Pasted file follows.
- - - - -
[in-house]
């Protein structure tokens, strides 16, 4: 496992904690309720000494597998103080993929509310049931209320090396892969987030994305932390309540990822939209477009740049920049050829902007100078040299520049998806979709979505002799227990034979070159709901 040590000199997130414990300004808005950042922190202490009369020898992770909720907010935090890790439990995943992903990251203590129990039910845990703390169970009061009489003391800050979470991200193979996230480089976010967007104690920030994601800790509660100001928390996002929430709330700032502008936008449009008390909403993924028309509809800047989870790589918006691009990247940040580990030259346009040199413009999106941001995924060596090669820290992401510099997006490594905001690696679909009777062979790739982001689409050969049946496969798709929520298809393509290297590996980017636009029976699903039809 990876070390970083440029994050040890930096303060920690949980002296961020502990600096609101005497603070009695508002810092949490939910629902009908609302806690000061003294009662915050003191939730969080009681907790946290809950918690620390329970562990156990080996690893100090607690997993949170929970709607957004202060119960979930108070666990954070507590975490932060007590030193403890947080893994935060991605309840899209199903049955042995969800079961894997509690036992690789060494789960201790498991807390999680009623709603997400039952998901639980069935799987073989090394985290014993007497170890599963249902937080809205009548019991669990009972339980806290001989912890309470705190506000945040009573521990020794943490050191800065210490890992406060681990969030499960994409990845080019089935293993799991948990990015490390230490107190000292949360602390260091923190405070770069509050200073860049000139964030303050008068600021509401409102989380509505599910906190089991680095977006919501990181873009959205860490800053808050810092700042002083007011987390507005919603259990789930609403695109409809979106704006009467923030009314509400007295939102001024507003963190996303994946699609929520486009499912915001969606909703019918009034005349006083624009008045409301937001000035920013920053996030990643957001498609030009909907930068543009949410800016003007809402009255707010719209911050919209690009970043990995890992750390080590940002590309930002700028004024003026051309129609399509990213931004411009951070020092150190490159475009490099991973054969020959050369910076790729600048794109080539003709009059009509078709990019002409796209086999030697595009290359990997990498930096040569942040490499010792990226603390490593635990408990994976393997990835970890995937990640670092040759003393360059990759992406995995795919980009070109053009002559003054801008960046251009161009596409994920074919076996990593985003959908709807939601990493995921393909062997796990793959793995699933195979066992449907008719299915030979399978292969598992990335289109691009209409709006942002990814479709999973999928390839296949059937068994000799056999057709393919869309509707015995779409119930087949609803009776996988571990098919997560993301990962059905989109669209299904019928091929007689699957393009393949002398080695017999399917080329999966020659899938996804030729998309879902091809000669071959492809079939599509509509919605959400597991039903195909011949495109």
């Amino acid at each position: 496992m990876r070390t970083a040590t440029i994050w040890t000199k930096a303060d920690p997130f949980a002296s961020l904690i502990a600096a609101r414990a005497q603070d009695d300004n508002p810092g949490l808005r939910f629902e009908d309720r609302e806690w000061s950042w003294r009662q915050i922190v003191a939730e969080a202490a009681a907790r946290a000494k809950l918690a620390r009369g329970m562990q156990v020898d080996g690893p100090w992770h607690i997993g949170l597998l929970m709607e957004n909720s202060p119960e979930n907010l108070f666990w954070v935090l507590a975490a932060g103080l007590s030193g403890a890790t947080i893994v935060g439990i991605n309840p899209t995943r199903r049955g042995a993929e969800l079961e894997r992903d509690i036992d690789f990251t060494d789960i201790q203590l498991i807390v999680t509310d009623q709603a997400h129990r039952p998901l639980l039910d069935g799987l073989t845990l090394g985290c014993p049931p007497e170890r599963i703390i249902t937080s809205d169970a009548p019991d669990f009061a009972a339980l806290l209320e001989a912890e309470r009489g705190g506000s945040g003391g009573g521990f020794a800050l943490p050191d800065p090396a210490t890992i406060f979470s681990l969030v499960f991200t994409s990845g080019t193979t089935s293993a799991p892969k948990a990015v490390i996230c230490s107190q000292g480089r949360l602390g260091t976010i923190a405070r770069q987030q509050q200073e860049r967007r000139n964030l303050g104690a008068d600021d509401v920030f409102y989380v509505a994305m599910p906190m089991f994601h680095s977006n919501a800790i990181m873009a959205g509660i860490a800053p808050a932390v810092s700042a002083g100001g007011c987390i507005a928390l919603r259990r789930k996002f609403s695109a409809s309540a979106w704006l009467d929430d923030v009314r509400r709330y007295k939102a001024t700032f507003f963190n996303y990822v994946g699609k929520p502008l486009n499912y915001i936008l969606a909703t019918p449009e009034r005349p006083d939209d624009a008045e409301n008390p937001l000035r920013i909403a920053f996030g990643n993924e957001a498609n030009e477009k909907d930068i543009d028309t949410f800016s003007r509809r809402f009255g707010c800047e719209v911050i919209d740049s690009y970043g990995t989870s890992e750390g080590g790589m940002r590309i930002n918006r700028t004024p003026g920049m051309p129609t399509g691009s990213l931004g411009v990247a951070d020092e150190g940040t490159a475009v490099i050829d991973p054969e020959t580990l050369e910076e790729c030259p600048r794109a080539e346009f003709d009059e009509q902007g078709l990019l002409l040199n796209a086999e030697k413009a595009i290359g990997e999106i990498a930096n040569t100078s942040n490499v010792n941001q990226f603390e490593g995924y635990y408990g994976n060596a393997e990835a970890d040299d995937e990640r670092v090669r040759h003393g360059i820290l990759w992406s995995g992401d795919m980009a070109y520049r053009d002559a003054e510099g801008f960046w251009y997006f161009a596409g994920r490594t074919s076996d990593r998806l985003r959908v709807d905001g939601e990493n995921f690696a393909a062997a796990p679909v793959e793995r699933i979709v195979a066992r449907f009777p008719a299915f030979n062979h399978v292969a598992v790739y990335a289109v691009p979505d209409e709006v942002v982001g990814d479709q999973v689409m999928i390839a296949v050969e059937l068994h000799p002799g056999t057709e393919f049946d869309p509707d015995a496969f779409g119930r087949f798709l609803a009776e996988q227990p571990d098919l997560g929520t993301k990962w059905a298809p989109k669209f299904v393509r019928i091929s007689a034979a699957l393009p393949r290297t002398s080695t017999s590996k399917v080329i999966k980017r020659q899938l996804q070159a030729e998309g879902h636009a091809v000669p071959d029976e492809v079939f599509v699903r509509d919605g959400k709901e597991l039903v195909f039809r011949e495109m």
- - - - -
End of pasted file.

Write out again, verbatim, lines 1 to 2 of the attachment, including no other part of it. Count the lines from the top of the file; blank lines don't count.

[in-house]
């Protein structure tokens, strides 16, 4: 496992904690309720000494597998103080993929509310049931209320090396892969987030994305932390309540990822939209477009740049920049050829902007100078040299520049998806979709979505002799227990034979070159709901 040590000199997130414990300004808005950042922190202490009369020898992770909720907010935090890790439990995943992903990251203590129990039910845990703390169970009061009489003391800050979470991200193979996230480089976010967007104690920030994601800790509660100001928390996002929430709330700032502008936008449009008390909403993924028309509809800047989870790589918006691009990247940040580990030259346009040199413009999106941001995924060596090669820290992401510099997006490594905001690696679909009777062979790739982001689409050969049946496969798709929520298809393509290297590996980017636009029976699903039809 990876070390970083440029994050040890930096303060920690949980002296961020502990600096609101005497603070009695508002810092949490939910629902009908609302806690000061003294009662915050003191939730969080009681907790946290809950918690620390329970562990156990080996690893100090607690997993949170929970709607957004202060119960979930108070666990954070507590975490932060007590030193403890947080893994935060991605309840899209199903049955042995969800079961894997509690036992690789060494789960201790498991807390999680009623709603997400039952998901639980069935799987073989090394985290014993007497170890599963249902937080809205009548019991669990009972339980806290001989912890309470705190506000945040009573521990020794943490050191800065210490890992406060681990969030499960994409990845080019089935293993799991948990990015490390230490107190000292949360602390260091923190405070770069509050200073860049000139964030303050008068600021509401409102989380509505599910906190089991680095977006919501990181873009959205860490800053808050810092700042002083007011987390507005919603259990789930609403695109409809979106704006009467923030009314509400007295939102001024507003963190996303994946699609929520486009499912915001969606909703019918009034005349006083624009008045409301937001000035920013920053996030990643957001498609030009909907930068543009949410800016003007809402009255707010719209911050919209690009970043990995890992750390080590940002590309930002700028004024003026051309129609399509990213931004411009951070020092150190490159475009490099991973054969020959050369910076790729600048794109080539003709009059009509078709990019002409796209086999030697595009290359990997990498930096040569942040490499010792990226603390490593635990408990994976393997990835970890995937990640670092040759003393360059990759992406995995795919980009070109053009002559003054801008960046251009161009596409994920074919076996990593985003959908709807939601990493995921393909062997796990793959793995699933195979066992449907008719299915030979399978292969598992990335289109691009209409709006942002990814479709999973999928390839296949059937068994000799056999057709393919869309509707015995779409119930087949609803009776996988571990098919997560993301990962059905989109669209299904019928091929007689699957393009393949002398080695017999399917080329999966020659899938996804030729998309879902091809000669071959492809079939599509509509919605959400597991039903195909011949495109």